The Allies and the Holocaust

Yad Vashem Studies, Volume XXIV

David Silberklang

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The Allies and the Holocaust: A Reappraisal

Stating that the Allies did virtually nothing to alleviate the plight of the Jews in Nazi-occupied Europe during the Holocaust, Silberklang reflects on the causes of this inactivity. He considers both the 1933–1939 prewar period and the wartime era itself. The earlier period was one of economic recovery for the U.S., so not much could be done for the refugees from Germany; besides, Germany was not the only country to conduct an antisemitic policy. Among the factors which prevented the Allies’ active intervention on behalf of the Jews during the war period were the remoteness of the war theater from the mass annihilation points before 1944, the unwillingness of the Allies to single out Jews from all the other victims of Nazism, their unwillingness to deflect their forces from military efforts, and the attitude of “rescue through victory.” In the entire 1933–1945 period, the national interests of the combatants took priority over humanitarian concerns.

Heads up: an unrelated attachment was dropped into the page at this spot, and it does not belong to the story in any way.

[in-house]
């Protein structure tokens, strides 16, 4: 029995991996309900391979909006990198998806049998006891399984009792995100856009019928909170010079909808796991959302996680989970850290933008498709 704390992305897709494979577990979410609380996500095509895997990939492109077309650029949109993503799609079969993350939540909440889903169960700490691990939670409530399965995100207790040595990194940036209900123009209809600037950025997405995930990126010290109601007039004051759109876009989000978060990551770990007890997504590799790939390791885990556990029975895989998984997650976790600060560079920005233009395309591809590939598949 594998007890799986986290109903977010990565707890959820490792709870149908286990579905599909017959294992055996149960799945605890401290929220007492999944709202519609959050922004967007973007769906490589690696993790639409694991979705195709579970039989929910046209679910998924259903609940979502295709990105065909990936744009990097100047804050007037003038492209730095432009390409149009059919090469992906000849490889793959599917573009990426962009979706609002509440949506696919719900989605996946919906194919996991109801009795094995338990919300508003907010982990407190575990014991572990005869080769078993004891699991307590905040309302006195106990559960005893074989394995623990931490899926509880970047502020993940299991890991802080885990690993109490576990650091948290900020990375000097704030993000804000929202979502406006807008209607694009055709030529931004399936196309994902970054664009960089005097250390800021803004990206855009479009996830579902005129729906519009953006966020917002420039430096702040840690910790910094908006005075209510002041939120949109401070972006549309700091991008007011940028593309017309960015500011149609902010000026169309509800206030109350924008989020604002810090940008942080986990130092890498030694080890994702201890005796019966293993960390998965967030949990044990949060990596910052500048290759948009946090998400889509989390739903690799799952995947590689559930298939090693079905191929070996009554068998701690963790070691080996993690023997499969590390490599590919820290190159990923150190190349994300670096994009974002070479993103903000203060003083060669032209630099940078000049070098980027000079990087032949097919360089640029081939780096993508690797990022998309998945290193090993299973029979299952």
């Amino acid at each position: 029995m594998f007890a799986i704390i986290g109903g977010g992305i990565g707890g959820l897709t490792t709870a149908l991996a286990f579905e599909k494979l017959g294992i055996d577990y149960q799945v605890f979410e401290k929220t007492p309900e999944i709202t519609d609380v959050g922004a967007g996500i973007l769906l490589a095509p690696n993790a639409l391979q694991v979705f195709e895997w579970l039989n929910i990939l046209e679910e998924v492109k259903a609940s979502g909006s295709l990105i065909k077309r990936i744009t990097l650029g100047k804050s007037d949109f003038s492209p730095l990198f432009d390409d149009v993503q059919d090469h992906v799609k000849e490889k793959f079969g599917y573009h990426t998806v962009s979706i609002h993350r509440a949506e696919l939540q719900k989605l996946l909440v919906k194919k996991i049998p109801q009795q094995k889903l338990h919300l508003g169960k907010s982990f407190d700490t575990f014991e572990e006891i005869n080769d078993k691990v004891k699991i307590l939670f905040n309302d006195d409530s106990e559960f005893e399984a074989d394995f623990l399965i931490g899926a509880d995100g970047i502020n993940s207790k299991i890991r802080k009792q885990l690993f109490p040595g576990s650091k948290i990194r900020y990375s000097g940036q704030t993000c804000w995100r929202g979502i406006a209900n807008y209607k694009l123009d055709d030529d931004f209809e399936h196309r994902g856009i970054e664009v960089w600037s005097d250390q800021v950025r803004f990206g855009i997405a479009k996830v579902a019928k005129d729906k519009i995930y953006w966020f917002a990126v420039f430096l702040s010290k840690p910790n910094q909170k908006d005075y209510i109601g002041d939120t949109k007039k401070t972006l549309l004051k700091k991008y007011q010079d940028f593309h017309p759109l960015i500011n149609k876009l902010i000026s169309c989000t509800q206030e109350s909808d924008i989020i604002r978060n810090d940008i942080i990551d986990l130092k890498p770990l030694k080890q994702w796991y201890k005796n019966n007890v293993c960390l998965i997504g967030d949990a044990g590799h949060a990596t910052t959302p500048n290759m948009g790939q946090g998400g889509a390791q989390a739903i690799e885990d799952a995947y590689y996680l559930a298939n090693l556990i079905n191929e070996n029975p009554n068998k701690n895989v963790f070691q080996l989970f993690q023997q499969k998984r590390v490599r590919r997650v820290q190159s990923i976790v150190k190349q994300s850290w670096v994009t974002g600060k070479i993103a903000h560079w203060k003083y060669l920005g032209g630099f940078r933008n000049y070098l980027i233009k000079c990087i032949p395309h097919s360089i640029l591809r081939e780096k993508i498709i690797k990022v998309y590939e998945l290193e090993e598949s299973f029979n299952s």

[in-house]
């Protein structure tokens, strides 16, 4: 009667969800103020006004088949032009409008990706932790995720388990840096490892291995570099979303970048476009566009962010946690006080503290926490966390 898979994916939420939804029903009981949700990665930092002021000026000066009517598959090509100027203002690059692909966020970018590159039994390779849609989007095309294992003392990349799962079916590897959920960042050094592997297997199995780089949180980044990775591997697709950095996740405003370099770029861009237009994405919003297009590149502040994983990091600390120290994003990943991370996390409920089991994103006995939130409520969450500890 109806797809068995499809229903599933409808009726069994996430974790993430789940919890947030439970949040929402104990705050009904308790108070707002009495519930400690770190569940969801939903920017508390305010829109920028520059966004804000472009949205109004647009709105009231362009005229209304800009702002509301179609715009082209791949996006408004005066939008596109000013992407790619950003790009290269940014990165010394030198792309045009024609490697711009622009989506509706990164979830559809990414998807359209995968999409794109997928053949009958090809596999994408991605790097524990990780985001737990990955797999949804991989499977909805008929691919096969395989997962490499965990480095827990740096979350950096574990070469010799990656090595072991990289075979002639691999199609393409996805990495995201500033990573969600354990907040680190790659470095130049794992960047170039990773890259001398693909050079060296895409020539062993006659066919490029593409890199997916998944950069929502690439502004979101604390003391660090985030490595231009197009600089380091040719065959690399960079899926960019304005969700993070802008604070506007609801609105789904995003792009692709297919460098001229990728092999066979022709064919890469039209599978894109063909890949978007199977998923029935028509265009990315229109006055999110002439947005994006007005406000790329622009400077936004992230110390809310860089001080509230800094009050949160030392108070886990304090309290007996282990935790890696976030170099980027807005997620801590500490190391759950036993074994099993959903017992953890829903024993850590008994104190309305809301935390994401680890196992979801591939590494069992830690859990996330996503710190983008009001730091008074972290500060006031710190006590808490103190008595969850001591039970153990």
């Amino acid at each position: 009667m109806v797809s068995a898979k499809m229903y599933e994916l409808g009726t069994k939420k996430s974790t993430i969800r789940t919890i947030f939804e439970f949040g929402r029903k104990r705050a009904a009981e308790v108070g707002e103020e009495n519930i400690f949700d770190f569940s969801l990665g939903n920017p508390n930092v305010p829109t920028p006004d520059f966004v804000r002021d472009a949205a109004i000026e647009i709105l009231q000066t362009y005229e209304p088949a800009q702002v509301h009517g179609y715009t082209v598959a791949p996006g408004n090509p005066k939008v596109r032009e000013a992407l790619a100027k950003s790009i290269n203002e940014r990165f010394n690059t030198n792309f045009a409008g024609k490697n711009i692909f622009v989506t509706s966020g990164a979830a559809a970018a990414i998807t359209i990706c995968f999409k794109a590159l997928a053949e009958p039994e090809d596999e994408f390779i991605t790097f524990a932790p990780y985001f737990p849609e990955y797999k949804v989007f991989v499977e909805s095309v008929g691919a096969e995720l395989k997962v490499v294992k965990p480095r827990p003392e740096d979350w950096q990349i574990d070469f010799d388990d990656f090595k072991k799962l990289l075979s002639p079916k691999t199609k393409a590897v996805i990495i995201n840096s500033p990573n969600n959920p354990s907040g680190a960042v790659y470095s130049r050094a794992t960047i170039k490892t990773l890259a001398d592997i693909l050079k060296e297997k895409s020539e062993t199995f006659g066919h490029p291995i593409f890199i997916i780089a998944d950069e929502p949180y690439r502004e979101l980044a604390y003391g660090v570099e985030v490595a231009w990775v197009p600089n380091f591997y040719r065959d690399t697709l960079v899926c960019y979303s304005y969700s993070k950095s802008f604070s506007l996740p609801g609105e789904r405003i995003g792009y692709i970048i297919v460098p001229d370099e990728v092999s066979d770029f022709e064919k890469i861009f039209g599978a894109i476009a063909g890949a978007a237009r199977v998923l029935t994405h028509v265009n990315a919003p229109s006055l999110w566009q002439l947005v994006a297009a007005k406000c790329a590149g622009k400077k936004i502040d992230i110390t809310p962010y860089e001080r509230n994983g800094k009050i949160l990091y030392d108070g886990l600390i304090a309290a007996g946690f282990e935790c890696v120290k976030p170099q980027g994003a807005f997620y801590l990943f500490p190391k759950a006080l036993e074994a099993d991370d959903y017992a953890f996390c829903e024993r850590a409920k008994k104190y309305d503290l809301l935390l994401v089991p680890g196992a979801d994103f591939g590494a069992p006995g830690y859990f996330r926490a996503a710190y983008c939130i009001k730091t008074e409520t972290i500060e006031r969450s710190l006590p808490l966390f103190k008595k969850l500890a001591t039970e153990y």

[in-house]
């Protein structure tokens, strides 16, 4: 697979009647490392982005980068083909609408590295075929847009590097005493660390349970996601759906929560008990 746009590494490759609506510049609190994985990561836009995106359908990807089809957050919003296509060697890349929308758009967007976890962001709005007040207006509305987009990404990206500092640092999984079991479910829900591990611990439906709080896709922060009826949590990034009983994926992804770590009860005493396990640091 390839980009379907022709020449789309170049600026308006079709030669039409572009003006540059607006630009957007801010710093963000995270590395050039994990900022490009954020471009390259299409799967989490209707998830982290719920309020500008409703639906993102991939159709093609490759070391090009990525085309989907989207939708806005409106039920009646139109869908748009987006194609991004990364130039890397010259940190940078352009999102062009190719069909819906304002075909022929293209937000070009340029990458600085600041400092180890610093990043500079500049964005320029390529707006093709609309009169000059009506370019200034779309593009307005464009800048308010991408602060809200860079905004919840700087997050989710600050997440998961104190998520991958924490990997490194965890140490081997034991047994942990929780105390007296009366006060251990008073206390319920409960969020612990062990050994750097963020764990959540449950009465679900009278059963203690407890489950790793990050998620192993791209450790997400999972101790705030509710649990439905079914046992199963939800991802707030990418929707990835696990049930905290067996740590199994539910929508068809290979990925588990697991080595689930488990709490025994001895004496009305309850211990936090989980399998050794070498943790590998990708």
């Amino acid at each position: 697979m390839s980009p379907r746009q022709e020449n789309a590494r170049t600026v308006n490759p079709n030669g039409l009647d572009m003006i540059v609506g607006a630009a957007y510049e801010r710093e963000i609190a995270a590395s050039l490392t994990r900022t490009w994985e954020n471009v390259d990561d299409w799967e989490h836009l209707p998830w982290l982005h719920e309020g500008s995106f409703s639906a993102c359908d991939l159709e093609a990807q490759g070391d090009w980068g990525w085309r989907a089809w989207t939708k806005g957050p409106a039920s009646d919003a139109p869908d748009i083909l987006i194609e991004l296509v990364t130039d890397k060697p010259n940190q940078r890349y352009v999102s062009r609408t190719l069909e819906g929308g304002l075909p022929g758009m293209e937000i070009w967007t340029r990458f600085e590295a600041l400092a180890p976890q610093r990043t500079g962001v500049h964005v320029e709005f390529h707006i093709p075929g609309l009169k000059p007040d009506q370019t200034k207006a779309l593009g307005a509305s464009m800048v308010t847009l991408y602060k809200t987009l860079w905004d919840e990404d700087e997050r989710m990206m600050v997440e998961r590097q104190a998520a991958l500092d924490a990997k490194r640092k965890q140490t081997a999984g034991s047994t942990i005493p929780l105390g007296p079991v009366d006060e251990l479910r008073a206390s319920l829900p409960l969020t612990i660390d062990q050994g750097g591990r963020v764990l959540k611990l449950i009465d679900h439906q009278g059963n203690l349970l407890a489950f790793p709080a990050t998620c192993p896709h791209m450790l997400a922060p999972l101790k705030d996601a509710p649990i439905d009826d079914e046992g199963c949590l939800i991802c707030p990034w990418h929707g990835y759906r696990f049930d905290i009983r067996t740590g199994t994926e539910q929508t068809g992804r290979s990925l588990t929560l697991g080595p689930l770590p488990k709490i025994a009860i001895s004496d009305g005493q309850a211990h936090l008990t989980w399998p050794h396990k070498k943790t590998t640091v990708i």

Products specifications
ISSN 0084-3296
Year 1994
Catalog No. 199406
No. of Pages 30 pp.
Format Electronic article in Yad Vashem Studies, Volume XXIV, pp. 147-176, Edited by Aharon Weiss
Publisher Yad Vashem